Showing posts from May, 2013

Correspondence with my MP on Clause 13 of the Intellectual Property Bill

Here is the email that I sent to my MP at 22:23 last night: "Dear Jason, You will shortly be required to consider the  Intellectual Property Bill  which was introduced into the House of Lords by Lord Younger, Parliamentary Under Secretary of State for Intellectual Property on 10 May 2013. I have analysed the Bill in detail and written a detailed commentary entitled  "The Intellectual Property Bill"  28 May 2013 which I hope you may find useful. The Bill contains a lot of useful provisions and is generally to be welcomed but it contains one provision, clause 13, which would create a new offence of infringing a registered design punishable by 10 years imprisonment, an unlimited fine or both.  During the consultation on the proposed provisions of the Bill, Sir Robin Jacob a former Lord Justice of the Court of Appeal and now a leading academic lawyer who is regarded by most as the greatest authority on IP law of the age, objected strenuously to the proposal in  &

The Intellectual Property Bill

Lord Younger, Former Minister for IP Crown Copyright, Open Government Licence In Digital Opportunity, A Review of Intellectual Property and Growth   Professor Ian Hargreaves made 10 recommendations for IP policy which I discussed at length in " IP Policy: Does Hargreaves say Anything New?"  24 June 2011. Some of those recommendations required primary legislation. Others did not.  As I said in my article, Hargreaves was not the first review of IP policy in recent years and most of the previous ones had been left to gather dust.   I suspected the same would happen to Hargreaves. Implementation of Hargreaves To my surprise and delight, Hargreaves's recommendations were accepted broadly by HM Government ( "HMG" ) (see  "The Government Response to the Hargreaves Review of Intellectual Property and Growth" Aug 2011).  Not only that but HMG actually started to consult on the recommendations and even to implement some of those that do not r

Software Patents: HTC Europe Co Ltd v Apple Inc

In  HTC Europe Co Ltd v Apple Inc [2013] EWCA Civ 451 (3 May 2013), the Court of Appeal (Lord Justices Richards, Lewison and Kitchin) ventured again into what Lord Justice Lewison described at paragraph [140] of the Court's judgment as "the minefield of the exclusion from patentability of computer programs 'as such'". The Appeal This was an appeal from the judgment of Mr Justice Floyd (as he then was) in  HTC Europe Co Ltd v Apple Inc [2012] EWHC 1789 (Pat) (4 July 2012). The judge found that two of the claims of one of Apple's patents were invalid because they related to computer programs as such and one of those claims was also invalid for obviousness. He also found that all the claims of another patent were invalid either for want of novelty or obviousness.  The first of those patents, European patent number 2,098.948 , related to computer devices with touch sensitive screens that are capable of responding to more than one touch at a time. The second, E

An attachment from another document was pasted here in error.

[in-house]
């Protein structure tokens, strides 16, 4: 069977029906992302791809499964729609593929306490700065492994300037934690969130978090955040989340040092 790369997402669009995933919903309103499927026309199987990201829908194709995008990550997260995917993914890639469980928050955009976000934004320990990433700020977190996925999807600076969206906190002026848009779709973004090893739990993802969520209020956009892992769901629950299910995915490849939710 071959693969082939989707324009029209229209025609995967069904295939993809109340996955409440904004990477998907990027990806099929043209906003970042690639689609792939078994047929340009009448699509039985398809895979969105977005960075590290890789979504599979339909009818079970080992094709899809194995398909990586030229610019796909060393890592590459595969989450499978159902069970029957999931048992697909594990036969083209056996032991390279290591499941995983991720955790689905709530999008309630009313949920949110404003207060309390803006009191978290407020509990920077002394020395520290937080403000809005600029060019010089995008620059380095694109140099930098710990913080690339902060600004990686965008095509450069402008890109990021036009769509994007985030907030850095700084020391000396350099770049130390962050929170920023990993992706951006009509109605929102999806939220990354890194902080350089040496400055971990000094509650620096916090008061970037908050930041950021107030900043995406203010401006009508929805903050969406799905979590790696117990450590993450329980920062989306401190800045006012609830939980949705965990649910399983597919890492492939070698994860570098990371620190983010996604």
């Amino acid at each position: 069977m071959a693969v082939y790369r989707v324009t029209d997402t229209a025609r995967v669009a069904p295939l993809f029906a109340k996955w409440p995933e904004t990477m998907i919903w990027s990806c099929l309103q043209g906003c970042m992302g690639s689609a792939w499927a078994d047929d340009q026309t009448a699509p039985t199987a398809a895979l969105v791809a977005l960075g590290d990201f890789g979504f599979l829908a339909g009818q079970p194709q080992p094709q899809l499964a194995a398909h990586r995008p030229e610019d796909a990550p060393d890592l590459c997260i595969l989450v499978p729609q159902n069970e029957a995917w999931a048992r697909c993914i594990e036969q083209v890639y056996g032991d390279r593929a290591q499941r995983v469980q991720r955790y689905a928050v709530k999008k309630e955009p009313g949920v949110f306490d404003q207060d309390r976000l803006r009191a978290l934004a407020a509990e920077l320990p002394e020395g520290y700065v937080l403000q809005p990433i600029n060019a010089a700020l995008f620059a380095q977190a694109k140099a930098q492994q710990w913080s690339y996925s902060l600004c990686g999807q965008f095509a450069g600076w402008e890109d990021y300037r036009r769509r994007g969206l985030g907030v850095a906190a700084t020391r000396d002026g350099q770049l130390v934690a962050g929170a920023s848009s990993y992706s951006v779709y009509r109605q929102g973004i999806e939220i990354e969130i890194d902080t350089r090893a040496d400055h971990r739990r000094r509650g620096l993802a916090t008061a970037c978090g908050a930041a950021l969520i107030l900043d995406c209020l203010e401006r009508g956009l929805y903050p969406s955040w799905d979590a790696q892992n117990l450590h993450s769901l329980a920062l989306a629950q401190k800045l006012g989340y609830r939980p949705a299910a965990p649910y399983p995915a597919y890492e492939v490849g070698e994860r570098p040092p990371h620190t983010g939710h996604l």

Success Fees and ATE Premiums in the Patents County Court: Henderson v All Around the World Recordings Ltd

As I mentioned in "Intellectual Property Litigation - the Funding Options"  10 April 2013, it was possible until the 31 March 2013 for a litigant to enter an agreement with his or her solicitors and counsel known as a  conditional fee agreement ( "CFA" ) whereby the lawyers would look to the other side for payment not only of their assessed costs but also of an uplift known as a success fee and the premium for insurance against their own and the other side's costs in case of failure known as  after-the-event ( "ATE" ) insurance if they won the case or obtained a satisfactory settlement. As I also mentioned in that article, it is still possible to enter a CFA but any success fee and ATE insurance premium must now be paid by the successful party - usually out of any damages or accountable profits he or she may receive. On 1 Oct 2010 CPR Parts 63  and 45  and the corresponding Practice Directions were amended for proceedings before the Patents County